In the event you really get stuck, there are a few Dutch TV-shows that help consumers when all else fails and another option could be joining the Dutch Consumers Association (Consumentenbond). Most law firms with lawyers specialized in consumer law are often also happy to answer some simple questions by e-mail without charging you.
Traditionally, most public places will be opened between 9am-5pm though some hospitals, dentist and other medical practices also offer evening timeslots. In cities, supermarkets are usually opened until 9pm or 10pm whereas in smaller towns and villages they may close earlier and may also be closed on Sundays. A lot of specialist stores, independent shops and family-run businesses are closed on Mondays but stores belonging to chains and department stores will be opened on Mondays. Pharmacies, GP practices and dental surgeries often open at 8am. Also take into account that some stores and places will close early on May 4th (WW II Commemoration), December 5th (St. Nicholas), Christmas Eve and New Year’s Eve and some stores may be closed or have adjusted opening hours on public holidays. Though the customer service for insurance companies and some other brands will be opened over the weekend, be aware that these calls are being answered by external call centres working on behalf of multiple brands, and they may ask you to call again on Monday for more complicated matters.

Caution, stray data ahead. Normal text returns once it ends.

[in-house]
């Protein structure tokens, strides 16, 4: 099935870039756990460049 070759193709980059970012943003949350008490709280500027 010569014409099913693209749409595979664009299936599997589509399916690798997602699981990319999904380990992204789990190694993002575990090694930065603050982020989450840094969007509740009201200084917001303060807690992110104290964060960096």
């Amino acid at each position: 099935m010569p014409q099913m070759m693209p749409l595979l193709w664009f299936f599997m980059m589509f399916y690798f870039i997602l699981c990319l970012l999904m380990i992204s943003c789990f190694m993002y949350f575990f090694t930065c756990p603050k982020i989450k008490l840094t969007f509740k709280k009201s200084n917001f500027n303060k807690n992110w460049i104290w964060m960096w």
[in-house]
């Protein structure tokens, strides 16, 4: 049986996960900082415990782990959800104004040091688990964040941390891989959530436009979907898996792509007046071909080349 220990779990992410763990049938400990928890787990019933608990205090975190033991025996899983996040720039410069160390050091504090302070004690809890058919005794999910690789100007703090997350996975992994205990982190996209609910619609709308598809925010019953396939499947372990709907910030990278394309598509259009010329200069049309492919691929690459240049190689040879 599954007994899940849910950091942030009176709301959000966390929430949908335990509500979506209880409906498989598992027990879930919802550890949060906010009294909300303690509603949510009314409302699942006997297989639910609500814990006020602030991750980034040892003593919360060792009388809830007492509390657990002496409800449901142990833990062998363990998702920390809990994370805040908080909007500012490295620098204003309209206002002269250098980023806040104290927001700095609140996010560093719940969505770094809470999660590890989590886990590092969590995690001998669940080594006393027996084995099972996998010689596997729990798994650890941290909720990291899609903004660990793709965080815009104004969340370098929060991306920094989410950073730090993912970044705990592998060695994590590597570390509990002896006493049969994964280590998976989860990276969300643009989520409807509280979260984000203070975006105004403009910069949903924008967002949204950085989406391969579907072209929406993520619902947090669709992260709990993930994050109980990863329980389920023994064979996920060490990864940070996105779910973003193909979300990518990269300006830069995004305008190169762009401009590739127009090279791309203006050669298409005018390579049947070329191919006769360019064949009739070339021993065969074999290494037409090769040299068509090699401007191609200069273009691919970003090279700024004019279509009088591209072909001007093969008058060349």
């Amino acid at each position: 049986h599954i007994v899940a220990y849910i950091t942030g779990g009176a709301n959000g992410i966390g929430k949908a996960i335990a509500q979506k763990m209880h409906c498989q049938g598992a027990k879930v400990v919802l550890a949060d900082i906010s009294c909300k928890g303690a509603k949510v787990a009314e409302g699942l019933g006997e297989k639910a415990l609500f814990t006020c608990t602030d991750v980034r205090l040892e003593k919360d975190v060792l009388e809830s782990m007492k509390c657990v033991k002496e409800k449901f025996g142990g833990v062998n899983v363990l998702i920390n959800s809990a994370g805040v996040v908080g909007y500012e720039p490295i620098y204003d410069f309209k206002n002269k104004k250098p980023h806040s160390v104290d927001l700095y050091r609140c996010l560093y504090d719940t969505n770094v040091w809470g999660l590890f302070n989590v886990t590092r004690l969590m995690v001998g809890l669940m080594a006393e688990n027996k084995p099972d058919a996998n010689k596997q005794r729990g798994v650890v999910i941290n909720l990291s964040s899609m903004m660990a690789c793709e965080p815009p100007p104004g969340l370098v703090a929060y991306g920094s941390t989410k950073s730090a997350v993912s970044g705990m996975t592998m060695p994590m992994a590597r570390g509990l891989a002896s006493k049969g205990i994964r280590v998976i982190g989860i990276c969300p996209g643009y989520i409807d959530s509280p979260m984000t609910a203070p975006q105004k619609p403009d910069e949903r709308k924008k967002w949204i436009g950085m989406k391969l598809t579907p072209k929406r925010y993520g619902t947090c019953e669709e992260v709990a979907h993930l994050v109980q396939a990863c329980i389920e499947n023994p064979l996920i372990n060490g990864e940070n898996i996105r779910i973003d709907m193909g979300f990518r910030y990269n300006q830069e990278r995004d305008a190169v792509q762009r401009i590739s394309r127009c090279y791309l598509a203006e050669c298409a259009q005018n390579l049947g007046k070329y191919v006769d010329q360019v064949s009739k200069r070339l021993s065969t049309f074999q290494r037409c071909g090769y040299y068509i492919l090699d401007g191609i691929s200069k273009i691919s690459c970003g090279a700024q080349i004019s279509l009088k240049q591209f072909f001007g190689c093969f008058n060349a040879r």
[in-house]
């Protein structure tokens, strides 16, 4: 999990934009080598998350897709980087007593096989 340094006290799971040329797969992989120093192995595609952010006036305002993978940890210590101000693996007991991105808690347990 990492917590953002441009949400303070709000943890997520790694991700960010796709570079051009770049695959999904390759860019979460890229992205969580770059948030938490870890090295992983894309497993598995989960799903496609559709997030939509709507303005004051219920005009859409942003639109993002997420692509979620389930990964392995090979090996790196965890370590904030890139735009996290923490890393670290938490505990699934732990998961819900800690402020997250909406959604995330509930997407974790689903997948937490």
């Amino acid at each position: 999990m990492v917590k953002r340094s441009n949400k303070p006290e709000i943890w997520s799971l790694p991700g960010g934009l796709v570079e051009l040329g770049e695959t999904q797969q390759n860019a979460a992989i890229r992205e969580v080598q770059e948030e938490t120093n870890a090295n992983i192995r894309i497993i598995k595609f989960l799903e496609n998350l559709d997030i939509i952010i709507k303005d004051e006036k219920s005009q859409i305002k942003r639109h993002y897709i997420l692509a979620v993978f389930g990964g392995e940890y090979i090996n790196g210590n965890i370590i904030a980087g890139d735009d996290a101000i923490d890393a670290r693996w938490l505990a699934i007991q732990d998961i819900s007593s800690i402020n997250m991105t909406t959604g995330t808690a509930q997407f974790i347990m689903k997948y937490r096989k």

With medical insurance being mandatory by law, Dutch citizens are at the same time responsible for arranging their medical insurance on their own, taking it out at a commercial insurance company. You can only do so once a year in December/January (Unless you are eligible for one for the exception categories, such as when you return to the Netherlands after living abroad, at another time during the year). The Dutch medical insurance system is extensive and consists of multiple tiers. Comparing all the different options can be a very time consuming process. Make sure to allocate time in the busy festive month of December for ‘project medical insurance’ and if possible, start contacting insurance companies in October of November if you have specific questions, as customer service waiting times at insurance companies will be lenghty during the month of December. Do not be surprised if your colleagues, friends or neighbours have no time to stop by for bubbles & canapes on New Year’s eve as they need to arrange their medical insurance before January 1st.
The Holland Handbook
The Little Orange Handbook 2.0
How to Be Dutch